Couples, education, discrimination: France from immigration to revealing numbers


Un picture of diversity in France: an extensive study sheds light on the family, educational and professional pathways of three generations of immigrants, breaking down some accepted ideas in a country where the third about the population under 60 has ethnic origins outside France.

The National Institute for Statistics and Economic Studies (Insee) and the National Institute for Demographic Studies (INED) published the first results of the second Trajectories and Origins survey (TeO2), conducted between July 2019 and November 2020 by a representative sample of 27,200 people aged 18 to 59, eleven years after the first edition.

21% of the French population is involved in immigration: 9% of the French population is an immigrant (5.8 million people) and 12% have an immigrant father and/or mother (7.5 million). In addition, 10% of those under 60 are grandchildren of immigrants (4.7 million), according to a preliminary study taken from the TeO2 survey.

Overall, a third of people under the age of 60 have an immigration link over three generations, the institutes point out.

Immigrants are especially important in the 20-45 age groups (15% of 40-44 year olds), as many come to France when they are already of working age. There are some under 18 (3%).

On the other hand, in the second generation, the descendants of immigrants are more represented by minors (20%), compared with 11% of 18-59 years and 7% of over 60 years.

– Many mixed unions over time –

The figures reflect the history of the influx of immigration in the 20th and 21st centuries: in the second generation of immigrants, two-thirds of the minors are from Africa. In contrast, 90% of the descendants of immigrants over the age of 60 are from Europe.

In addition to this overall picture, INSEE and INED present a color chart of the fortunes of people with an immigrant background by couple or school career.

Thus institutes have noted an increase in mixed generational unions: 63% of immigrants live in a couple with an immigrant, while 66% of second -generation immigrants live in a couple with an immigrant. there are people who have no immigrant background. This is the case with 78% of people from southern Europe, and 39% of those of North African origin.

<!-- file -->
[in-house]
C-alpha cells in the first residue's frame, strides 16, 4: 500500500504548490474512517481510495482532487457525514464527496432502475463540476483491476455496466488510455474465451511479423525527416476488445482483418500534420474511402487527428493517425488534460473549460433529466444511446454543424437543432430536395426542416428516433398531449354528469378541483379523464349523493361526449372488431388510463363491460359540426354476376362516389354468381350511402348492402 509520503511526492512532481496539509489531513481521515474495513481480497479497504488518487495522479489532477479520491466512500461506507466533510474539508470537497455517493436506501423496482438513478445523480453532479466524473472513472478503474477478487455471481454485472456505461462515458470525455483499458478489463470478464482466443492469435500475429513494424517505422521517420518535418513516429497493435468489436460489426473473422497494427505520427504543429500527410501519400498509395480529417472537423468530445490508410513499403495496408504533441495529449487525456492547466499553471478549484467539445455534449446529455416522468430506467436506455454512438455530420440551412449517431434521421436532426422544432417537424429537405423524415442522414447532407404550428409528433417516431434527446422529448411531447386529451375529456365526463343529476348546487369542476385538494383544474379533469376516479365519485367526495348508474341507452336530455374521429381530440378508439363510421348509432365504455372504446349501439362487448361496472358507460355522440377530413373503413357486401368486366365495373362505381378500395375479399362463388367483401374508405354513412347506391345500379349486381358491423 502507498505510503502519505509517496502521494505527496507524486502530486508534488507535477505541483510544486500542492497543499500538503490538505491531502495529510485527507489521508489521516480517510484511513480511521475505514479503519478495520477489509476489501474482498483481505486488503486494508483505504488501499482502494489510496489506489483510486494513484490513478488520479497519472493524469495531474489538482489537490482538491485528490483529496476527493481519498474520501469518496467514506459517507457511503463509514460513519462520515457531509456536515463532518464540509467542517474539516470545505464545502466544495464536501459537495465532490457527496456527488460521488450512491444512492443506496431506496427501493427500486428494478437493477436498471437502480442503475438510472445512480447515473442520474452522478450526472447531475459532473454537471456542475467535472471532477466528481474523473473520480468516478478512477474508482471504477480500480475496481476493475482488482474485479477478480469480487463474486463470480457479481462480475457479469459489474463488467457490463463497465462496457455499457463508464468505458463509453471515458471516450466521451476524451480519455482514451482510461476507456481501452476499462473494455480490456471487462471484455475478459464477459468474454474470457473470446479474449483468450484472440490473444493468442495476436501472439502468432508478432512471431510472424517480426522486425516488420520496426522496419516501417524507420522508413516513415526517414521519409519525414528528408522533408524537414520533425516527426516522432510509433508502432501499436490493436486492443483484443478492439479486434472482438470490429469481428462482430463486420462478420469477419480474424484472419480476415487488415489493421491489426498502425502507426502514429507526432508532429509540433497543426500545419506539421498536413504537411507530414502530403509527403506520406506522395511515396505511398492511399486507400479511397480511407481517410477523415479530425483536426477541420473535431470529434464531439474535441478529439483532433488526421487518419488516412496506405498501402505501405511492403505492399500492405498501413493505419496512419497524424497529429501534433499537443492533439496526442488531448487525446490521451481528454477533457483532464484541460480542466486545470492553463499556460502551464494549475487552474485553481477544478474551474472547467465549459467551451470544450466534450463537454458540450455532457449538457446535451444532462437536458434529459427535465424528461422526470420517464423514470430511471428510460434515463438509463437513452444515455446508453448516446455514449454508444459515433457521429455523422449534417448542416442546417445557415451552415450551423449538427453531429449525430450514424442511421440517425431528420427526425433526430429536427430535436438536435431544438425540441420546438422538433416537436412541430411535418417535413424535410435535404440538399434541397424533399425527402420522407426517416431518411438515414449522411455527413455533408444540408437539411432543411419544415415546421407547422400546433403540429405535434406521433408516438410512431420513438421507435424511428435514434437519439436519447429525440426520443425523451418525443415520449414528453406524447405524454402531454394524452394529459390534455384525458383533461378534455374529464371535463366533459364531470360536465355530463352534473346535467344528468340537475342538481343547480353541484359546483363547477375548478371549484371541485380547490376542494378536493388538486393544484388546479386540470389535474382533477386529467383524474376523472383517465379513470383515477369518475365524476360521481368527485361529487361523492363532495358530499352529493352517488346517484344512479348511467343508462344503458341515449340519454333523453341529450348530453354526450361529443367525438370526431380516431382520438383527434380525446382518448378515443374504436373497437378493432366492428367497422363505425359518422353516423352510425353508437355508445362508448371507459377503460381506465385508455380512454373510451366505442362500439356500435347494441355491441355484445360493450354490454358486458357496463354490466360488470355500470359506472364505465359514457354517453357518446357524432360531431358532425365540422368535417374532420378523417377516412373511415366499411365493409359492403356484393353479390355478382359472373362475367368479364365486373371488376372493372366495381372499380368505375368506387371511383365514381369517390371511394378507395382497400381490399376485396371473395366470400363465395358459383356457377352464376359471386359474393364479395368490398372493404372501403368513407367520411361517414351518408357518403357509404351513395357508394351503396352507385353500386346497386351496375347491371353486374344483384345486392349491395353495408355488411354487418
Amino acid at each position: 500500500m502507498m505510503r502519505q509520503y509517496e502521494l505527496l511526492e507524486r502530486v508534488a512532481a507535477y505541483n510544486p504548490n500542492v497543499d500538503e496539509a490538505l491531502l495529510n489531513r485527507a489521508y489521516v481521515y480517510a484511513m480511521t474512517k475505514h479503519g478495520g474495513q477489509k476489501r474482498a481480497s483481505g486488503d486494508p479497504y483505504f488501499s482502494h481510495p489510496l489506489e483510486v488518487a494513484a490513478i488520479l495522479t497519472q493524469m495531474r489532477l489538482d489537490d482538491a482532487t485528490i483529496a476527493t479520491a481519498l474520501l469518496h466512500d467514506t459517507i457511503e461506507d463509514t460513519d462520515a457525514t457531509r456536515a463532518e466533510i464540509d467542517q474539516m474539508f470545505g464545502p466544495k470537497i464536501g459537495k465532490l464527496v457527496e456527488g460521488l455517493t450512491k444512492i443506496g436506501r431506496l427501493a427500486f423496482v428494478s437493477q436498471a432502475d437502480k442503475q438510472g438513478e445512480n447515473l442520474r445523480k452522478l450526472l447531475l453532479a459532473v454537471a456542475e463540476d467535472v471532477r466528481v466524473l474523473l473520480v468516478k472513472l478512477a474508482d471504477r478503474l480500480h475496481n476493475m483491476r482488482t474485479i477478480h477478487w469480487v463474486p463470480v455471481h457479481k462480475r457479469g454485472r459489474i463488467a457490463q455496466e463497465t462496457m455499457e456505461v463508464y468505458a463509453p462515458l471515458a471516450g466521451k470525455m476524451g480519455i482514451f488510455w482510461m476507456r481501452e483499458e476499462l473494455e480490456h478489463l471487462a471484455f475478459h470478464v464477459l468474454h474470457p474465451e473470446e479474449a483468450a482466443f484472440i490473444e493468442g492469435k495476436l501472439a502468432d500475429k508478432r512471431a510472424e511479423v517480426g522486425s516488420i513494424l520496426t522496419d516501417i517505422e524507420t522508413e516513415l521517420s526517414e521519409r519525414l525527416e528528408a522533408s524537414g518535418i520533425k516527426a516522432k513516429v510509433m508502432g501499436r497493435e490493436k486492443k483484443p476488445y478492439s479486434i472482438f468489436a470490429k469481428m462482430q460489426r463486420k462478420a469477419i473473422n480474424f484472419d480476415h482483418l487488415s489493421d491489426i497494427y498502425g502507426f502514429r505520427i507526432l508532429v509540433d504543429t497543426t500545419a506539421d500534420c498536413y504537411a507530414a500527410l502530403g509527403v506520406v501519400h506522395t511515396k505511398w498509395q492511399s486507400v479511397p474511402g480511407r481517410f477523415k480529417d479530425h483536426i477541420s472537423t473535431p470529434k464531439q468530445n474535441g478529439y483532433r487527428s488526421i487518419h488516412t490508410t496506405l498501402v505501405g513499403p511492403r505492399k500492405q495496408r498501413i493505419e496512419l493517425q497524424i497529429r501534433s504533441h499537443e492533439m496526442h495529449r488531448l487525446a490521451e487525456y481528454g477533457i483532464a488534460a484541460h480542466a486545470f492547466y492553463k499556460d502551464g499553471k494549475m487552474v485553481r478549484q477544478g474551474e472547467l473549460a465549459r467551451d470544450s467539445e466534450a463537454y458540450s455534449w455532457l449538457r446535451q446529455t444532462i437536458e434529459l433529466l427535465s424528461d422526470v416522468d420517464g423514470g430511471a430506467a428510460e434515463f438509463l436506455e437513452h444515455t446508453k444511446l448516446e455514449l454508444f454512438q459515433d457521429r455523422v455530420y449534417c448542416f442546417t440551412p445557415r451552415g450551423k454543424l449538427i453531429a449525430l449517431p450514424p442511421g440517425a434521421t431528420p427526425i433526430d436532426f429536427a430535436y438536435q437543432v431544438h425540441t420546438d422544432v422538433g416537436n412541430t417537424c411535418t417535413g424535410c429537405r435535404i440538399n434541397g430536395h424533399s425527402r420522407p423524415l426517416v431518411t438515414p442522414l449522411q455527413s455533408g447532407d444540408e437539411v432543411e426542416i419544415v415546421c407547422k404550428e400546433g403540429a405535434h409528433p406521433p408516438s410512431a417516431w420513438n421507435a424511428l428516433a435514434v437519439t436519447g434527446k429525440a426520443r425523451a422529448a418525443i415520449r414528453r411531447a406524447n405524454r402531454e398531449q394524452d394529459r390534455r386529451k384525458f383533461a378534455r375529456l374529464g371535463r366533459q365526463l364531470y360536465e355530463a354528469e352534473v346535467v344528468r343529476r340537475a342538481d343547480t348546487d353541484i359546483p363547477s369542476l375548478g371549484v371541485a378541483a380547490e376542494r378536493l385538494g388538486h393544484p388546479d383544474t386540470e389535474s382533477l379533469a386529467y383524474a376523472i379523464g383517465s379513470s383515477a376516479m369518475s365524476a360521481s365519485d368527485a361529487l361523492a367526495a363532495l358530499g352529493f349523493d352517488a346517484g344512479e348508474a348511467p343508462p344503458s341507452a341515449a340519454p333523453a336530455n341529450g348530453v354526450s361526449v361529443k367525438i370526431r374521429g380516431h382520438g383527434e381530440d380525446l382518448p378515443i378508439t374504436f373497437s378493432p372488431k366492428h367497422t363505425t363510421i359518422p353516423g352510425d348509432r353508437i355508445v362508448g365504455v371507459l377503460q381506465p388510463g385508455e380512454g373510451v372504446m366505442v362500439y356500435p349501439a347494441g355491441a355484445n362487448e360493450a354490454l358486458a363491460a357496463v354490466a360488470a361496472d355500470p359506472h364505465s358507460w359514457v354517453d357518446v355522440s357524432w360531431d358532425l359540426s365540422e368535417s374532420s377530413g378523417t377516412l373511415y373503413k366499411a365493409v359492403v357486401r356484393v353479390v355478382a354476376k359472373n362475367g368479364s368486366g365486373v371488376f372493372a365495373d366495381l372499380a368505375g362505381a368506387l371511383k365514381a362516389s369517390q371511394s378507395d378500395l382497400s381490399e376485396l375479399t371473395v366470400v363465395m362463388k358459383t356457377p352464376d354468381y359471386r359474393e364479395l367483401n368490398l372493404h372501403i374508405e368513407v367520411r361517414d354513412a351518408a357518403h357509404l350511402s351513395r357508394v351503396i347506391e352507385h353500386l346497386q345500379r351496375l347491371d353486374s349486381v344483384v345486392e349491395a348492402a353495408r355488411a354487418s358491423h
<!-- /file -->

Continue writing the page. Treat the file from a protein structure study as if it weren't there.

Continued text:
As a result of this mix of unions, the intensity of the immigration link has decreased across generations: half of second -generation immigrants are from mixed couples. Nine-tenths of third-generation immigrants have only one or two immigrant grandparents.

Children of mixed couples (41%) and grandchildren of immigrants (44%) are frequent graduates of higher education such as “indigenous descendants” (43%), according to it. numbers relating to 30-59 years of age with a bac +2 diploma or more.

This was less the case with children of two immigrant parents (33%), because their parents had a lower level of education (5% versus 20% on average in the other three categories).

“Rapid mobilization of parents”

However, these children of two immigrant parents “cover the greatest distance”: more than 70% have earned a higher diploma than their parents, compared with 55 to 57% of those. children from families not of immigrant descent, from mixed couples or 3rd generation.

What comes into play with families from the Maghreb and southern Europe, where only 3% of parents have a higher education diploma, is “the strong mobilization of immigrant parents in favor of academic achievement of children ”, says the‘ study.

How do these degrees translate into the job market? Higher education graduates born to non-European parents have greater difficulty accessing intermediate or higher professions: 77% for children of indigenous peoples, against 63 % for whose parents are from the Maghreb, 67% from Asia and 71% from Africa.

Data from INSEE and INED also show that the number of people in France stating that they suffer discrimination has increased from 14% to 19% in eleven years.

The primary cause of discrimination was origin (nationality or skin color) for 8% of them, but sex became the primary source of discrimination against women (10%), before origin.

05/07/2022 23:05:38 – Paris (AFP) – © 2022 AFP

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